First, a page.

More Day One: Viva Voce, Powerspace
Mobs multiply amidst sets from Portland, OR's "mellow metal" couple and the Windy City's own power-popsters.
Upon hearing the loud, fuzzy, distorted guitar and driving drumbeats emanating from the Citi Stage, I knew I was in the presence of Portland-based husband and wife duo Kevin and Anita Robinson, a.k.a. Viva Voce. Guitarist Anita, a bubbly woman in a red dress and black shirt looking as if she could potentially host her own cooking show, rocked alongside her hubby, who shared vocals from behind his bouncing drum kit. The band’s sound, which one audience member described as “mellow metal,” came across as though performed by many more than just the two members, creating a wall of eclectic rock.
Though Viva Voce’s audience wasn’t large by Lollapalooza standards, their loyalists positioned near the stage exploded in glee and passersbys subsequently slowed their roll, curiously joining to discover the source of the fuss. With harmonies ranging from somewhat eerie to poppy and uplifting, this pair sang harmoniously, especially considering Kevin’s already demanding drumming duties. “Believer” dispatched a steady, repetitive thump and distorted riff unto the teeming crowd, much like “Stranglehold,” which also induced a fuzzy, droned haze.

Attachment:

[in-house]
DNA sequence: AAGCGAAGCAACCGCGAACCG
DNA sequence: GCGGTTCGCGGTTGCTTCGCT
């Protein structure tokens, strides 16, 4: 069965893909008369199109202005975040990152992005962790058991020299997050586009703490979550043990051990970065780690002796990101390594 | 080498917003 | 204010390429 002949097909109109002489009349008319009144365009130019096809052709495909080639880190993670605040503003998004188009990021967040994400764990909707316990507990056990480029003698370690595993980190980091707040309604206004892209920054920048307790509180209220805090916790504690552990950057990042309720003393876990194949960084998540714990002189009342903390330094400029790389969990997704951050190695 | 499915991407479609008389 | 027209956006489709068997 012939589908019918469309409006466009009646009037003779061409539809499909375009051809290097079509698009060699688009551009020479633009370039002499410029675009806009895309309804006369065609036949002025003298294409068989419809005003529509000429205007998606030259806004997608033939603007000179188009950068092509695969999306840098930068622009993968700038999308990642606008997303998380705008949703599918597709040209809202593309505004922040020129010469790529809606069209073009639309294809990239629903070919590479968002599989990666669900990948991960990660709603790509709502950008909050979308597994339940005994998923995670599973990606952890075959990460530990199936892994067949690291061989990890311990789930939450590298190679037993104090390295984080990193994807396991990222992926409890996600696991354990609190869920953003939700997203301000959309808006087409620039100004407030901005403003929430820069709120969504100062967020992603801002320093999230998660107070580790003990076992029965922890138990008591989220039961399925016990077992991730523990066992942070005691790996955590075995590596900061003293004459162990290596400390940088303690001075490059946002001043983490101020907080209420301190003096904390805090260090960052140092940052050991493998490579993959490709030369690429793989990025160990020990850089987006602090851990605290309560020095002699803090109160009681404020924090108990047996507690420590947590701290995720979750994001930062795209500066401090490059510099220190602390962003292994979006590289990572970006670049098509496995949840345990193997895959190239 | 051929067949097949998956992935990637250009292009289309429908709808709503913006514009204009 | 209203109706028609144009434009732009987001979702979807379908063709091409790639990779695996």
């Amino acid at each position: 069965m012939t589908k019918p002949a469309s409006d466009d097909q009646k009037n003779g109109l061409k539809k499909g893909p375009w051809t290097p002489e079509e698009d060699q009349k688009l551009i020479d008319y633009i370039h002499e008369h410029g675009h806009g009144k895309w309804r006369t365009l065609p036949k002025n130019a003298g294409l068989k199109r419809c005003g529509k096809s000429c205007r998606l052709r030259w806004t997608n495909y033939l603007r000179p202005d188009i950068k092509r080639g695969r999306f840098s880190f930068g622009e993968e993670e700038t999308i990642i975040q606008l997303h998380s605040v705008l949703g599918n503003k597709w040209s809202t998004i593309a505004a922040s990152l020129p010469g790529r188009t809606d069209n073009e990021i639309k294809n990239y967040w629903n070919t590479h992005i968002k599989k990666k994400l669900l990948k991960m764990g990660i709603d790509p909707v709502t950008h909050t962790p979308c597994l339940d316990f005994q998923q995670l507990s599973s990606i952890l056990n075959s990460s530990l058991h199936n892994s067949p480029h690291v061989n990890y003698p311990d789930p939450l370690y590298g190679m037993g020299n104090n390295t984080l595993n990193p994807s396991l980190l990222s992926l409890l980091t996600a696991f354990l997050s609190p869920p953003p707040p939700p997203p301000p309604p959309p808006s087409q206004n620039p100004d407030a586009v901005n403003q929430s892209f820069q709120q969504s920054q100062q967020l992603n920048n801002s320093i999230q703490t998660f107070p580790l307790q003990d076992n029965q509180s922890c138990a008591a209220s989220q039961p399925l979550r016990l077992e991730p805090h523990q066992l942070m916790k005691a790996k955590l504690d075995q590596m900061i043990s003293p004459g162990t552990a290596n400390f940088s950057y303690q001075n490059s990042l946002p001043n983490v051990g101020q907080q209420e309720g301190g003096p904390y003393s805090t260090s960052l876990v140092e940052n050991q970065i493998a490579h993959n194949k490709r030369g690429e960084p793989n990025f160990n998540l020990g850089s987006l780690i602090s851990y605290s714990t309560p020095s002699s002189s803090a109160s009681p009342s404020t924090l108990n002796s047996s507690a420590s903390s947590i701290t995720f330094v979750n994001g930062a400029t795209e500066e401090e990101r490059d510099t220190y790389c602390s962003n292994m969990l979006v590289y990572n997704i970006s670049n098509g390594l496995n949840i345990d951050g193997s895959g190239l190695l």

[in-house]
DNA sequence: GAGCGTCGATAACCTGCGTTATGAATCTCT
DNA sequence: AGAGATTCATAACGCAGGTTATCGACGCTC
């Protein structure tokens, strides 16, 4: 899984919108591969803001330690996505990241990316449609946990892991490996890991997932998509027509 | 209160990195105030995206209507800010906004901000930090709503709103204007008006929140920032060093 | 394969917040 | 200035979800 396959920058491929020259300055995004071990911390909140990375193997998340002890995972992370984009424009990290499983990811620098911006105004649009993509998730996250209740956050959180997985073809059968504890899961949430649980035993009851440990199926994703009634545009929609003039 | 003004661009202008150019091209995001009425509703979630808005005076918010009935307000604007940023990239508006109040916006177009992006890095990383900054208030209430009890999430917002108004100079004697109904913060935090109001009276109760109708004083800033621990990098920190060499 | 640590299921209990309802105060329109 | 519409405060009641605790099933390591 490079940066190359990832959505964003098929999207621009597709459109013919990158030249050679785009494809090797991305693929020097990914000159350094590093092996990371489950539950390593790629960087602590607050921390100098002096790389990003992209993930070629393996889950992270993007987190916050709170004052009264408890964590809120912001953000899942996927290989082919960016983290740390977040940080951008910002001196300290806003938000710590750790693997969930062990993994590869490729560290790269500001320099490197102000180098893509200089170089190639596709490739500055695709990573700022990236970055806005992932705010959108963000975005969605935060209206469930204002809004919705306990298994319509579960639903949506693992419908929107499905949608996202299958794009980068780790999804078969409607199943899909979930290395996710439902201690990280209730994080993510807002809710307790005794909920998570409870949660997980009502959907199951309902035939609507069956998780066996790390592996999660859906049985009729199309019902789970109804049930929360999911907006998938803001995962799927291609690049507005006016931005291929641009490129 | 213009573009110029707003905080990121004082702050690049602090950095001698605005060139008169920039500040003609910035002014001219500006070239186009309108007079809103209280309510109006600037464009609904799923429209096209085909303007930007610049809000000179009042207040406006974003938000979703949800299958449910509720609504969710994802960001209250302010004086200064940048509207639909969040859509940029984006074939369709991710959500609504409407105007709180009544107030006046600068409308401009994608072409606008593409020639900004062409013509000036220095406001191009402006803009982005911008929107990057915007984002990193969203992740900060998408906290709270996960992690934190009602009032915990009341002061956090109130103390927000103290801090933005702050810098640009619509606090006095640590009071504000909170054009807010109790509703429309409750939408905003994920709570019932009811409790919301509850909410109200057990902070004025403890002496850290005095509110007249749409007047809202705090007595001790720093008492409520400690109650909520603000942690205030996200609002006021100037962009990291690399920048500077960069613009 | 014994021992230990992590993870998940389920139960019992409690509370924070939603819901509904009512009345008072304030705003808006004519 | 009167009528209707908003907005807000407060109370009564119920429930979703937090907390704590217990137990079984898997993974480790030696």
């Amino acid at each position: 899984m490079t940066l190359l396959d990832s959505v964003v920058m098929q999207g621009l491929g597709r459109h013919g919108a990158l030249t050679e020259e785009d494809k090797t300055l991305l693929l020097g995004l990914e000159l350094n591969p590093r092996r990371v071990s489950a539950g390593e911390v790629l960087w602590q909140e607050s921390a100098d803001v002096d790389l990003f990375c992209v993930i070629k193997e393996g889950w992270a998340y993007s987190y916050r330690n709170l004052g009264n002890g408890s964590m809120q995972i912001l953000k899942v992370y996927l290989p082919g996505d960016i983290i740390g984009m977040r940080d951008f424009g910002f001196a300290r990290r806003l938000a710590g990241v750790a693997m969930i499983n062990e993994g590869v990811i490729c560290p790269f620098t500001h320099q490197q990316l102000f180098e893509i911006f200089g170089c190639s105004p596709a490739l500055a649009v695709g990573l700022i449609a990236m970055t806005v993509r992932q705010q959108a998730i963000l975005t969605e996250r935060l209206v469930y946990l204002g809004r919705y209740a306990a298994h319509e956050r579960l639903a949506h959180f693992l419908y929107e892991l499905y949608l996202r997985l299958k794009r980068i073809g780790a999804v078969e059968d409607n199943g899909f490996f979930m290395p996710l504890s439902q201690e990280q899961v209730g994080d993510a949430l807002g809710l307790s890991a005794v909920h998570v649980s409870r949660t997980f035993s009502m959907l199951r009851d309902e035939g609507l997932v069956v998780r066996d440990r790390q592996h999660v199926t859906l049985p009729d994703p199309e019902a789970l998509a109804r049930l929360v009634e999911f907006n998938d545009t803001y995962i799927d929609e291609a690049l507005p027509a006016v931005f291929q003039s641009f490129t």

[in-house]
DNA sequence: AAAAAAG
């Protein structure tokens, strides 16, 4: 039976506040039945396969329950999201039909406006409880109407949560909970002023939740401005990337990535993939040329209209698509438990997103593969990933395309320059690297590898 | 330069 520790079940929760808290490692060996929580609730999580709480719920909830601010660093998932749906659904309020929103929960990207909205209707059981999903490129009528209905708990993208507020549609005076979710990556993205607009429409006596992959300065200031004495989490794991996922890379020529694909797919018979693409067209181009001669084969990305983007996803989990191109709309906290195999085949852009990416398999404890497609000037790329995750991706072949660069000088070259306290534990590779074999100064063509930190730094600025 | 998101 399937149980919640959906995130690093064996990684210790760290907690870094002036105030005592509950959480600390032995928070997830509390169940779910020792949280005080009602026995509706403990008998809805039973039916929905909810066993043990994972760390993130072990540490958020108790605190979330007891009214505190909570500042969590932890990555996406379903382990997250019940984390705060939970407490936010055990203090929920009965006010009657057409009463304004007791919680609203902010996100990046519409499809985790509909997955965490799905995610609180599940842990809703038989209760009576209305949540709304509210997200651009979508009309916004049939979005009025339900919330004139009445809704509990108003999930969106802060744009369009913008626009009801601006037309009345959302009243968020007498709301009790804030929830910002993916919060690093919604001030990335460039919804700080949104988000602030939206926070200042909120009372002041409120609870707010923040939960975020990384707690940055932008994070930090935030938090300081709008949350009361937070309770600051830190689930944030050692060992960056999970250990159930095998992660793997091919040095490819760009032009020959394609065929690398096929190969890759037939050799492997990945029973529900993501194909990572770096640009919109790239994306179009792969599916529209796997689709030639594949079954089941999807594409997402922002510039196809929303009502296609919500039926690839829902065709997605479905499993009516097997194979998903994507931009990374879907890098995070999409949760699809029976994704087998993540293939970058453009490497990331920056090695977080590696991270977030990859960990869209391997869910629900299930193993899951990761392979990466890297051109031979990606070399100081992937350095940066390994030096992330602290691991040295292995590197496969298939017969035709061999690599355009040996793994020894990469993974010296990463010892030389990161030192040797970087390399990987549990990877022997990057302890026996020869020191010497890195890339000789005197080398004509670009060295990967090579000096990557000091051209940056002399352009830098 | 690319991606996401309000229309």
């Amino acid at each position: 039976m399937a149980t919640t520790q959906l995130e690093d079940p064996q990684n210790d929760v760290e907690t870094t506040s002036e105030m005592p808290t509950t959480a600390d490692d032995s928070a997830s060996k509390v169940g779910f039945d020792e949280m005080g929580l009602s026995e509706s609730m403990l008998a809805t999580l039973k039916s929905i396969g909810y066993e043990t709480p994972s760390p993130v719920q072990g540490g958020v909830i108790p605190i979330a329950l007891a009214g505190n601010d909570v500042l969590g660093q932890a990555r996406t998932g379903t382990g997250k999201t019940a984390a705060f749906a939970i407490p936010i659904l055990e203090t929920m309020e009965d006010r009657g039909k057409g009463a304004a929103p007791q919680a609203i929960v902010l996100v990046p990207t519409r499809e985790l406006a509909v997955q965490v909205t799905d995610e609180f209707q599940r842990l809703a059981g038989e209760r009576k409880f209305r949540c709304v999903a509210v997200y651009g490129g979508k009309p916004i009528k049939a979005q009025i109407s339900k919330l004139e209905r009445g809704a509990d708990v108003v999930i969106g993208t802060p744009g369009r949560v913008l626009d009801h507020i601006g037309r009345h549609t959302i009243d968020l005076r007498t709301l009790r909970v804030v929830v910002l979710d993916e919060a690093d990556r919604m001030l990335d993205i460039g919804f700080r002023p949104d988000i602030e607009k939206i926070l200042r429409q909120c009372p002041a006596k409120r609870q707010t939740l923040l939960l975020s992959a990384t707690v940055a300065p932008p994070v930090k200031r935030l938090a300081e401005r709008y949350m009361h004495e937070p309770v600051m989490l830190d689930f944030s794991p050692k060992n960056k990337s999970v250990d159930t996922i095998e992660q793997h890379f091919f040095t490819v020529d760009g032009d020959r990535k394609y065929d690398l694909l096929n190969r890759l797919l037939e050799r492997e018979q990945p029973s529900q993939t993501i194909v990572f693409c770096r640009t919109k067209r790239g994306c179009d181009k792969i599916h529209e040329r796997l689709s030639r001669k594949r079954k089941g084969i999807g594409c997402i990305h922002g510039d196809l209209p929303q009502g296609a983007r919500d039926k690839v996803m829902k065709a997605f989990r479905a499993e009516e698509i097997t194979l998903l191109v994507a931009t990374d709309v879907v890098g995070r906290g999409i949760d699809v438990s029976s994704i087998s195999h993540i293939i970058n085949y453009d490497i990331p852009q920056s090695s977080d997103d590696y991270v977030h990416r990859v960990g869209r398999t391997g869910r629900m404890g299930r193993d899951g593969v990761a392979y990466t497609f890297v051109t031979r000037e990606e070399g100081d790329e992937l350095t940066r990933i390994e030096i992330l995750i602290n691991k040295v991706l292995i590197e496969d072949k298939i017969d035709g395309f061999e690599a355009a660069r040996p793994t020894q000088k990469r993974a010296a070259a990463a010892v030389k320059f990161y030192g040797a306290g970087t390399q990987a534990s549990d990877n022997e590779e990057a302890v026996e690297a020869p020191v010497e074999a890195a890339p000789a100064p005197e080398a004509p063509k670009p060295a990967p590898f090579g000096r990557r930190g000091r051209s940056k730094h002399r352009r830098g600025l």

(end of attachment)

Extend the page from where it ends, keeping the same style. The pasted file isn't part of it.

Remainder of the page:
After a brief walk, I found myself stuck in between rows of trees, near the heavily shadowed BMI stage. And while many fans had yet to collect for the next show, Chicago natives Powerspace soon filled the empty spaces with their brand of power-pop. And, totally coincidentally, one fan that I was situated near, happened to be one of Powerspace’s most fervent — a certain member’s mother.
Veering from characteristic emo-pop, this band blended electronic elements in a handful of songs, including “Stoned in Love,” a poppy gem highlighted by its ’80s elements, which, according to audience members/friends, may thrust the band into rock’n’roll stardom of a bygone era. Though Powerspace certainly wasn’t the day’s most innovative band, the energy of all members — notably guitarist Tom Schleiter’s theatrics — far overshadowed the monotony. NICHOLAS MILLS